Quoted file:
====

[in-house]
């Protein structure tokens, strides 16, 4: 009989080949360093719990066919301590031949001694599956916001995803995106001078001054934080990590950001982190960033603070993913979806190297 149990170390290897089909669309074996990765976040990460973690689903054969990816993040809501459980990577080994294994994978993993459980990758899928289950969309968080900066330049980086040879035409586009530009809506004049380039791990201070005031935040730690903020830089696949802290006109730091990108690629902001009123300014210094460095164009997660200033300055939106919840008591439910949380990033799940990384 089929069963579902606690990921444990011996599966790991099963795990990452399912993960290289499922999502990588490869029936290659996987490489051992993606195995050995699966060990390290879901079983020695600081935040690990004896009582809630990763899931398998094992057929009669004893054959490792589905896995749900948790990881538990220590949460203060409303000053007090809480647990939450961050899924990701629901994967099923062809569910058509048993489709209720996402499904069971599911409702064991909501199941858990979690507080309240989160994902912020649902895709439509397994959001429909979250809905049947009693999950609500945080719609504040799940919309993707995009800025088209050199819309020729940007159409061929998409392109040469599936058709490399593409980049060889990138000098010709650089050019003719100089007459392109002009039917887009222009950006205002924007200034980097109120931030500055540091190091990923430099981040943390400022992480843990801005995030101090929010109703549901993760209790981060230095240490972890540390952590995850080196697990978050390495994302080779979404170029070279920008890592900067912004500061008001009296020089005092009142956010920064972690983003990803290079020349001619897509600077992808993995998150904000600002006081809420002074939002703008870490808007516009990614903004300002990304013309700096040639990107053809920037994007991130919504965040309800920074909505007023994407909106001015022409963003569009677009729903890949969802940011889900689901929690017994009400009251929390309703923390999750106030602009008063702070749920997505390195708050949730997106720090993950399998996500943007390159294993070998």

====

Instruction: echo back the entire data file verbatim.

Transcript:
[in-house]
């Protein structure tokens, strides 16, 4: 009989080949360093719990066919301590031949001694599956916001995803995106001078001054934080990590950001982190960033603070993913979806190297 149990170390290897089909669309074996990765976040990460973690689903054969990816993040809501459980990577080994294994994978993993459980990758899928289950969309968080900066330049980086040879035409586009530009809506004049380039791990201070005031935040730690903020830089696949802290006109730091990108690629902001009123300014210094460095164009997660200033300055939106919840008591439910949380990033799940990384 089929069963579902606690990921444990011996599966790991099963795990990452399912993960290289499922999502990588490869029936290659996987490489051992993606195995050995699966060990390290879901079983020695600081935040690990004896009582809630990763899931398998094992057929009669004893054959490792589905896995749900948790990881538990220590949460203060409303000053007090809480647990939450961050899924990701629901994967099923062809569910058509048993489709209720996402499904069971599911409702064991909501199941858990979690507080309240989160994902912020649902895709439509397994959001429909979250809905049947009693999950609500945080719609504040799940919309993707995009800025088209050199819309020729940007159409061929998409392109040469599936058709490399593409980049060889990138000098010709650089050019003719100089007459392109002009039917887009222009950006205002924007200034980097109120931030500055540091190091990923430099981040943390400022992480843990801005995030101090929010109703549901993760209790981060230095240490972890540390952590995850080196697990978050390495994302080779979404170029070279920008890592900067912004500061008001009296020089005092009142956010920064972690983003990803290079020349001619897509600077992808993995998150904000600002006081809420002074939002703008870490808007516009990614903004300002990304013309700096040639990107053809920037994007991130919504965040309800920074909505007023994407909106001015022409963003569009677009729903890949969802940011889900689901929690017994009400009251929390309703923390999750106030602009008063702070749920997505390195708050949730997106720090993950399998996500943007390159294993070998």